But three stand out for me; two of which I'd like to share with you.
BBC presenters at the time of this broadcast eulogised Eddie Butler narrator and sporting poet, which while not knowing Mr Butler made me a tad irritated.
This is a big wrap and the producer who in BBC terms often doubles as the director should be given a huge dollop of the credit. His/her name is unknown, never mentioned on air, unless that is Eddie Butler was the producer as well.
There is artistry in this directing e.g. the insert sequences of martial artists, but there's also technique, synchronising imagery and music; the presenters themselves rising to the occasion with rousing uplifting snatches; the drum beats and the high board diving; the close up sequences before that, attention to detail and flow of passion and etchings of emotion on faces.
This was Crouching tiger meets dog town, Band of Brothers and Gladiator - sport makes for enviable promos, borrowing here and there from film.
Aside from the telecine, odd saturation, slow mo, glow effect and mask achievable via After Effects there's little distortion of the footage.
You might say the footage sells its self and it does.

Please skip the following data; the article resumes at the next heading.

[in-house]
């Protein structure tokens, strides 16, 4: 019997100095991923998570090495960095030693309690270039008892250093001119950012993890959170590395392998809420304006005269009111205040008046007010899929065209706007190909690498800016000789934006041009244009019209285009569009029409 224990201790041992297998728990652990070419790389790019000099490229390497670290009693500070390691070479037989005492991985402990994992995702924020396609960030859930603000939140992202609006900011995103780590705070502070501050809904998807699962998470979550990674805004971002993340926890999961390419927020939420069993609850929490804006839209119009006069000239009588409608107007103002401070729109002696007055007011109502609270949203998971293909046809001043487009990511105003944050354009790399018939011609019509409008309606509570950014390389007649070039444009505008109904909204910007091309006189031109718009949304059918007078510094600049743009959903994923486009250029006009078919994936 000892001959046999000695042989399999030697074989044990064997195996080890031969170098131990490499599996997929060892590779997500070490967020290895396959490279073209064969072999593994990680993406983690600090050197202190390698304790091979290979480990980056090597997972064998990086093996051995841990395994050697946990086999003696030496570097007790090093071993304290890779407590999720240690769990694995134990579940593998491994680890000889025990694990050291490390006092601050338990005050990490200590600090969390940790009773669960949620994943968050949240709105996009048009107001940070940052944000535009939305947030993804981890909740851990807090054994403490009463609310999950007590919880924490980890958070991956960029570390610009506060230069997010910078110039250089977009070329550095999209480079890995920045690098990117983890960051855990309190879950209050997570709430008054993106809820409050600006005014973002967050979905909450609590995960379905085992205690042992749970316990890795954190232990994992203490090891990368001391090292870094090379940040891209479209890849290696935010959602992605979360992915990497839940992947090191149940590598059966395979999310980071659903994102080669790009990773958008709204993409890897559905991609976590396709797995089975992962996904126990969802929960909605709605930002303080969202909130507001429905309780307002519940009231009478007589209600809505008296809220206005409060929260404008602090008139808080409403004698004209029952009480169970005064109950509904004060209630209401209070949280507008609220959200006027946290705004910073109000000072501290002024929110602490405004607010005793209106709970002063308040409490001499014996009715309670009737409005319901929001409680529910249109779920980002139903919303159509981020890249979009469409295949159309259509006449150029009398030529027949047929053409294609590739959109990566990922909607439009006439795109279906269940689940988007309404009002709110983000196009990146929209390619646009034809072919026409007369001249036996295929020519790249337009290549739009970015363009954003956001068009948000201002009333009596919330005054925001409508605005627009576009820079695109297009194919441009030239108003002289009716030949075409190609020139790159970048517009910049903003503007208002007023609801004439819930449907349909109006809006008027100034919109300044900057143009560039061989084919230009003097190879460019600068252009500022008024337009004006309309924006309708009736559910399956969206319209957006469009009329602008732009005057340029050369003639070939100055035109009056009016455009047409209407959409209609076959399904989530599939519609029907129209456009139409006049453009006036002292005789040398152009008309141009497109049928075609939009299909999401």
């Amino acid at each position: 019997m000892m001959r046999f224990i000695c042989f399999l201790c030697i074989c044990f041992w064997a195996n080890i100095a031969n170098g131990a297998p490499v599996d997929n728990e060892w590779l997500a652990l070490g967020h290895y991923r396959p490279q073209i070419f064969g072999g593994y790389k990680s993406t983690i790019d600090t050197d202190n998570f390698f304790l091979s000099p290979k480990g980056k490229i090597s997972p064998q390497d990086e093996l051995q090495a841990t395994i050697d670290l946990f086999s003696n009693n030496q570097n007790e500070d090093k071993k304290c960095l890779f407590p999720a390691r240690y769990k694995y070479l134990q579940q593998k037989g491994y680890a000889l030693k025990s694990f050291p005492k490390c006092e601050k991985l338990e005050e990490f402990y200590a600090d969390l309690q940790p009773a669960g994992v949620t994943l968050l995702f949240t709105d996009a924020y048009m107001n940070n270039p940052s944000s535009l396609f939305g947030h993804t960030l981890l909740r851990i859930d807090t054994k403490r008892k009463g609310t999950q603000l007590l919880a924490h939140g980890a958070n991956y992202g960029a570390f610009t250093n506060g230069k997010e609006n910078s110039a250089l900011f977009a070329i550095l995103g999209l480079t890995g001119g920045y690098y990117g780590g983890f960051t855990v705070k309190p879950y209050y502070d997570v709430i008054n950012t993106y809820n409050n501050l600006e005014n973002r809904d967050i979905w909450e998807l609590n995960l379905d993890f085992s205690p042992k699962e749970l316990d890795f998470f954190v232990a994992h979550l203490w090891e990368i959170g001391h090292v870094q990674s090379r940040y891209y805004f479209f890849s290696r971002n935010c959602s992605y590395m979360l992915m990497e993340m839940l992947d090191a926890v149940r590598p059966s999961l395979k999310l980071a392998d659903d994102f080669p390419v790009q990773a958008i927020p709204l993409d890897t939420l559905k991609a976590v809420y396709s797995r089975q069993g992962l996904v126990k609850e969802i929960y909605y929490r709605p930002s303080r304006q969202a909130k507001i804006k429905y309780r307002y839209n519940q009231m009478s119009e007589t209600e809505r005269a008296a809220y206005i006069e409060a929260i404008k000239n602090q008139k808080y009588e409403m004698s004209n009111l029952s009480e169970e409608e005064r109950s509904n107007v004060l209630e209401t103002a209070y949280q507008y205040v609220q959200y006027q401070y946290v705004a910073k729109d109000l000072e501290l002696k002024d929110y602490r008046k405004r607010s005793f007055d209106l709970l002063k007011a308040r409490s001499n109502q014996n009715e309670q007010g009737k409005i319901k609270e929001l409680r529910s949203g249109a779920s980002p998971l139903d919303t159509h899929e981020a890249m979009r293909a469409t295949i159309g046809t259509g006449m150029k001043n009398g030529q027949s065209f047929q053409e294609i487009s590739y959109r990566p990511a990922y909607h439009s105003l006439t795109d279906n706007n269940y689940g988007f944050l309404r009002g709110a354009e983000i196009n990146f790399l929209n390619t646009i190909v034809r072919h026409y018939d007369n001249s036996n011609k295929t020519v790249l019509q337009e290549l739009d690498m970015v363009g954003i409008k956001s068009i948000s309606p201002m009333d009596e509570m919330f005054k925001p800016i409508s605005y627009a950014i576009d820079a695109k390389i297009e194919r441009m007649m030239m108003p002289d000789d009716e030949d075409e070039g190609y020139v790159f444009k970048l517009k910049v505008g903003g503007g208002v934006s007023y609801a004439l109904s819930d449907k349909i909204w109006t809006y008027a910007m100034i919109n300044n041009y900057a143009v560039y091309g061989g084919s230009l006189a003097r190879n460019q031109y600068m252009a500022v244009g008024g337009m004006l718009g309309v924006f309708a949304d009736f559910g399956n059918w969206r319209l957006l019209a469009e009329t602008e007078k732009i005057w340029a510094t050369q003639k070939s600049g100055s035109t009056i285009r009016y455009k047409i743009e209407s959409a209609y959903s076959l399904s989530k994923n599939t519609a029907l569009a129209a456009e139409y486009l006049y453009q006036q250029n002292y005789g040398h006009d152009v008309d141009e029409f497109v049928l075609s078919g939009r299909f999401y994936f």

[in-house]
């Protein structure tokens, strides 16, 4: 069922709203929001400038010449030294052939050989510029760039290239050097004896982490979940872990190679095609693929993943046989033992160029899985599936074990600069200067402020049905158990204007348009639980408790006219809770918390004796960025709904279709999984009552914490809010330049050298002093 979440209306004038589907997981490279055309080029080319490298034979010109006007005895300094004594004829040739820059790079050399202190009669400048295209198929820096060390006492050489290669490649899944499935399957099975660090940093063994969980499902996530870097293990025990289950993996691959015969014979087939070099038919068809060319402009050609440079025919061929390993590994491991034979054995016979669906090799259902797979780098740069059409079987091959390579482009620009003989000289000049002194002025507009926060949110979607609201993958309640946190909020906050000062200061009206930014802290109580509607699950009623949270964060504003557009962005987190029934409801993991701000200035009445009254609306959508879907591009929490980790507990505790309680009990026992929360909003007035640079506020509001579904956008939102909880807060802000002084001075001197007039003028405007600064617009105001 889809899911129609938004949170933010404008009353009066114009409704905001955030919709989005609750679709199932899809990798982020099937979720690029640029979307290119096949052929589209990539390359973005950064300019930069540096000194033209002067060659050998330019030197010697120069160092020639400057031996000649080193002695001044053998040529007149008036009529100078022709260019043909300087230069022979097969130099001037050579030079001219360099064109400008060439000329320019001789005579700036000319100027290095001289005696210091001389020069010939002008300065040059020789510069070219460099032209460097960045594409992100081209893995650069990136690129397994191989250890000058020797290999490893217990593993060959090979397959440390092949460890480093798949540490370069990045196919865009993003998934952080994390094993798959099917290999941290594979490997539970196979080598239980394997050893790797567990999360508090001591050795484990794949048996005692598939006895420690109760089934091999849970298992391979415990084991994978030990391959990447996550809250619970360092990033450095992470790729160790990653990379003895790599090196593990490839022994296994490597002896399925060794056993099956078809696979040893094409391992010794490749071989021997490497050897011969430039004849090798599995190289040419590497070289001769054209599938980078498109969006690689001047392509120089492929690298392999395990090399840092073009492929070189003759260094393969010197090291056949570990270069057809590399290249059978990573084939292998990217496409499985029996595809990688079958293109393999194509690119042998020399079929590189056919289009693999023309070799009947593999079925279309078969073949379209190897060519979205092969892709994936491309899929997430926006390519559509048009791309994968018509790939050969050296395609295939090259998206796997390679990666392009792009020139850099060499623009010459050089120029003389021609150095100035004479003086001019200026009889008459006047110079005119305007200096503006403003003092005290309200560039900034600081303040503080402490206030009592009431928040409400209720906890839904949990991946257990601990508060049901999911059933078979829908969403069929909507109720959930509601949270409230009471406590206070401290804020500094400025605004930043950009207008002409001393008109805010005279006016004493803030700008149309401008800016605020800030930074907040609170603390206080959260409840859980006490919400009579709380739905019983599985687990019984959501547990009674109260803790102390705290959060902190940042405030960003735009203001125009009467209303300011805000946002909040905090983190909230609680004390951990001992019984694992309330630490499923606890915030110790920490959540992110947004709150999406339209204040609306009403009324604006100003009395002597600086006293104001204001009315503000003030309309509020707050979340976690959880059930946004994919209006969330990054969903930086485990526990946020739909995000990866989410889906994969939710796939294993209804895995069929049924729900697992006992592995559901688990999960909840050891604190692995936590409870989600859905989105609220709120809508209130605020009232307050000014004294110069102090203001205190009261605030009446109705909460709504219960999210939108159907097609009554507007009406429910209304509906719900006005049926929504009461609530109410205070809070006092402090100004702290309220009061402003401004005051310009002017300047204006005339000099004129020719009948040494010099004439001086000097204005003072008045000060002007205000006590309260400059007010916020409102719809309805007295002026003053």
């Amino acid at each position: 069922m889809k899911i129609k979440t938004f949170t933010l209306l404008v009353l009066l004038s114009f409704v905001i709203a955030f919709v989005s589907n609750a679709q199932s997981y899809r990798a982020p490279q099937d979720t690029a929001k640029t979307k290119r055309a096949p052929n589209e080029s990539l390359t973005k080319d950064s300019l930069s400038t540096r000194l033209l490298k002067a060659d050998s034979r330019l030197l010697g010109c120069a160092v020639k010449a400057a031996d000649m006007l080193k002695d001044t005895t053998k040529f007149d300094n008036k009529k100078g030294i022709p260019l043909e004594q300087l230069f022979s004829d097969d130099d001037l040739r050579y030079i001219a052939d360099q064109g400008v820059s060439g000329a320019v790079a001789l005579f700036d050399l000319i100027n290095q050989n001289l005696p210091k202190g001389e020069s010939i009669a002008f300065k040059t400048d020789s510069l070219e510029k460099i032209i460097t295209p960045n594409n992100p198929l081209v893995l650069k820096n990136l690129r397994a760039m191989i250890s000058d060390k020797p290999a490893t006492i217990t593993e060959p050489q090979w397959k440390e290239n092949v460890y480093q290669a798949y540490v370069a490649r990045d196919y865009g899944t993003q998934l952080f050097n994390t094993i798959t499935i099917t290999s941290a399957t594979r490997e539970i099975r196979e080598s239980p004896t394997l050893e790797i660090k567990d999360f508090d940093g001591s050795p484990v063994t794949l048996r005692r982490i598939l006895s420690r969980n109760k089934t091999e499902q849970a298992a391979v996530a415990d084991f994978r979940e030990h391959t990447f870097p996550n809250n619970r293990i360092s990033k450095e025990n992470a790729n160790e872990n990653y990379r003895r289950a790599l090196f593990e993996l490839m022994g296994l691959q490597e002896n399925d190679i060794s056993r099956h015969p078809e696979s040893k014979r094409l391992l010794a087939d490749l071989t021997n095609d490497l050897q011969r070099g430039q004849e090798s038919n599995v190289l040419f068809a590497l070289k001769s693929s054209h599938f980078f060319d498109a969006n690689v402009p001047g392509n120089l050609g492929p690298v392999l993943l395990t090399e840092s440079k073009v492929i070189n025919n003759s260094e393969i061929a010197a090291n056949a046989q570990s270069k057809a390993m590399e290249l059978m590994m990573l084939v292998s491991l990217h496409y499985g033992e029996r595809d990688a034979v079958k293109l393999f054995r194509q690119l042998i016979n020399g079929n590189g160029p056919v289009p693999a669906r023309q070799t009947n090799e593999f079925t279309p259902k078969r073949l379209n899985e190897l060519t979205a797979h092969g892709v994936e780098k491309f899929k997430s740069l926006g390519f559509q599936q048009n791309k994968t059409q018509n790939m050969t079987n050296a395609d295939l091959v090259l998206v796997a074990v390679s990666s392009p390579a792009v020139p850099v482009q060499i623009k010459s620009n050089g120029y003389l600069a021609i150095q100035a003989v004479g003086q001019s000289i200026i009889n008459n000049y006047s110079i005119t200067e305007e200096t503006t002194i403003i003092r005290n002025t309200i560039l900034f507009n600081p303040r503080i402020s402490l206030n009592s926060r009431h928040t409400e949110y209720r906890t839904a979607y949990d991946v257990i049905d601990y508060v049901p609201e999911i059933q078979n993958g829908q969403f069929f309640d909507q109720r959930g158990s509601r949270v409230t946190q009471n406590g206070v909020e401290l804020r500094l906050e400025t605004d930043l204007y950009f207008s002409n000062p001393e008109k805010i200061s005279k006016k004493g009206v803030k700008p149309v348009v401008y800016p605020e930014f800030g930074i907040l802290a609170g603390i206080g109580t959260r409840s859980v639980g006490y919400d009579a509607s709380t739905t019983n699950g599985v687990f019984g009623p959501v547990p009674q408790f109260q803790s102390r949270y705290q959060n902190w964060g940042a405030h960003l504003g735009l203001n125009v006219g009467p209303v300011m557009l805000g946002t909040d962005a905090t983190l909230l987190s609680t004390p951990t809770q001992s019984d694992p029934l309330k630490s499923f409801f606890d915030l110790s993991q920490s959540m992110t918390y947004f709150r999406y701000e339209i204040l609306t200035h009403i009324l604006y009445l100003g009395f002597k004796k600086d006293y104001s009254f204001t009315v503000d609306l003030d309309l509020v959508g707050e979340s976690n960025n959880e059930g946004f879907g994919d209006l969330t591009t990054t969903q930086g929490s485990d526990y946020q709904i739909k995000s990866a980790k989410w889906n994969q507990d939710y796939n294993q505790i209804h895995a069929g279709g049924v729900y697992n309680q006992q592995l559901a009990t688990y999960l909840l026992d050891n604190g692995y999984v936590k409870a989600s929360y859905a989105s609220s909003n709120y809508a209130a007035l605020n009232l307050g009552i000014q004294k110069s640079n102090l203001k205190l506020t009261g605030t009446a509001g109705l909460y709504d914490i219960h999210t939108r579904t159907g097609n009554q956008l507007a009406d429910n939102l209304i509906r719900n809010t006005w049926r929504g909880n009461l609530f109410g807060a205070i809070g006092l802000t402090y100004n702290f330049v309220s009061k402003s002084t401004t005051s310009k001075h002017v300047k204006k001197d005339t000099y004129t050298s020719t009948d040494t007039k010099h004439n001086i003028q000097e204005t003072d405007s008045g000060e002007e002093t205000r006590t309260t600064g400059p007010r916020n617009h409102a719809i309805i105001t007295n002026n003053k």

Where the producer really earns his/her pay cheque per second is a section within this 30 minute wrap, also a popular section in itself: Bolt destroying records to the tune of Eric B and Rakim's Follow the leader.
The opening shimmys with multiple layers composited in Black and White film/video: frame by frame with transparent layers on top of each other, then the producer goes into twin narrative mode and a series of harsh jump cuts. Don't mention this to TV News people, but shuuush the film keeps crossing the line - in fact there isn't one.
Bolt should equally be complemented as he provides so many different characters within his race: fun lover; jester; playing to the crowd; playing to the camera; running like thunder, that there's a lot to play with.
If you look at it closely enough, you'll spot the producer/s style at work, reserving a trade mark pull out trait of slow mos - at the line-crossing.
Highly commendable and what the BBC does so so well. Something that surpasses whatever News might provide.
p.s If I had the footage...